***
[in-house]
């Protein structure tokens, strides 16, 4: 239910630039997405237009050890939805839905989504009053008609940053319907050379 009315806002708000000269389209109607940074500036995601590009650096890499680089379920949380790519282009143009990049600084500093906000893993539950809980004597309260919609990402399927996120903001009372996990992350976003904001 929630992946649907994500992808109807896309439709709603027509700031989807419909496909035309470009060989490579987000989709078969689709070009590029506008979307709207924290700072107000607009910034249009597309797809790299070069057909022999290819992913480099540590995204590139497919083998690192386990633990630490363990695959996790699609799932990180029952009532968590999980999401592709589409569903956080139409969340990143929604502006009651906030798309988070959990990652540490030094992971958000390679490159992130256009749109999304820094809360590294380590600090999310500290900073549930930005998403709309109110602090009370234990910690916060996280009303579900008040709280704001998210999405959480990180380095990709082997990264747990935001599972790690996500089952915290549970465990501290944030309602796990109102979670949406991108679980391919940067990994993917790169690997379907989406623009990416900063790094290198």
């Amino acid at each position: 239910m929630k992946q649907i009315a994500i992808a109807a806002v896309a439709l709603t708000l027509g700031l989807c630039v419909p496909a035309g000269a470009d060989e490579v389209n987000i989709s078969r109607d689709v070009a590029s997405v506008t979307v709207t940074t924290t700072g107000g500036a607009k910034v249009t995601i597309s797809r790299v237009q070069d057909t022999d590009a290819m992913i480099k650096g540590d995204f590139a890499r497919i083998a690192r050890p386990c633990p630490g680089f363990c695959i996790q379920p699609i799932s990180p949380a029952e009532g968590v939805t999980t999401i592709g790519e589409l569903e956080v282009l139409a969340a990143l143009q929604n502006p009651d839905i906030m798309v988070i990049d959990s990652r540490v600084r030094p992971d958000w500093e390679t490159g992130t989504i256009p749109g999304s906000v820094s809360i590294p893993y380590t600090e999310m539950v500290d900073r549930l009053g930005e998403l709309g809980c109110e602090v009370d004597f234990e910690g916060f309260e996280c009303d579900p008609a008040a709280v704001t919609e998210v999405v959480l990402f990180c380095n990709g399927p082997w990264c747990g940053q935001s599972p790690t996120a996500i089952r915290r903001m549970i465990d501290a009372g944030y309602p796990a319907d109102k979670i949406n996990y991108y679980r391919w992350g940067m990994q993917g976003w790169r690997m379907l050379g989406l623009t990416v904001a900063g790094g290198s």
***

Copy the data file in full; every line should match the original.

[in-house]
């Protein structure tokens, strides 16, 4: 239910630039997405237009050890939805839905989504009053008609940053319907050379 009315806002708000000269389209109607940074500036995601590009650096890499680089379920949380790519282009143009990049600084500093906000893993539950809980004597309260919609990402399927996120903001009372996990992350976003904001 929630992946649907994500992808109807896309439709709603027509700031989807419909496909035309470009060989490579987000989709078969689709070009590029506008979307709207924290700072107000607009910034249009597309797809790299070069057909022999290819992913480099540590995204590139497919083998690192386990633990630490363990695959996790699609799932990180029952009532968590999980999401592709589409569903956080139409969340990143929604502006009651906030798309988070959990990652540490030094992971958000390679490159992130256009749109999304820094809360590294380590600090999310500290900073549930930005998403709309109110602090009370234990910690916060996280009303579900008040709280704001998210999405959480990180380095990709082997990264747990935001599972790690996500089952915290549970465990501290944030309602796990109102979670949406991108679980391919940067990994993917790169690997379907989406623009990416900063790094290198």
């Amino acid at each position: 239910m929630k992946q649907i009315a994500i992808a109807a806002v896309a439709l709603t708000l027509g700031l989807c630039v419909p496909a035309g000269a470009d060989e490579v389209n987000i989709s078969r109607d689709v070009a590029s997405v506008t979307v709207t940074t924290t700072g107000g500036a607009k910034v249009t995601i597309s797809r790299v237009q070069d057909t022999d590009a290819m992913i480099k650096g540590d995204f590139a890499r497919i083998a690192r050890p386990c633990p630490g680089f363990c695959i996790q379920p699609i799932s990180p949380a029952e009532g968590v939805t999980t999401i592709g790519e589409l569903e956080v282009l139409a969340a990143l143009q929604n502006p009651d839905i906030m798309v988070i990049d959990s990652r540490v600084r030094p992971d958000w500093e390679t490159g992130t989504i256009p749109g999304s906000v820094s809360i590294p893993y380590t600090e999310m539950v500290d900073r549930l009053g930005e998403l709309g809980c109110e602090v009370d004597f234990e910690g916060f309260e996280c009303d579900p008609a008040a709280v704001t919609e998210v999405v959480l990402f990180c380095n990709g399927p082997w990264c747990g940053q935001s599972p790690t996120a996500i089952r915290r903001m549970i465990d501290a009372g944030y309602p796990a319907d109102k979670i949406n996990y991108y679980r391919w992350g940067m990994q993917g976003w790169r690997m379907l050379g989406l623009t990416v904001a900063g790094g290198s």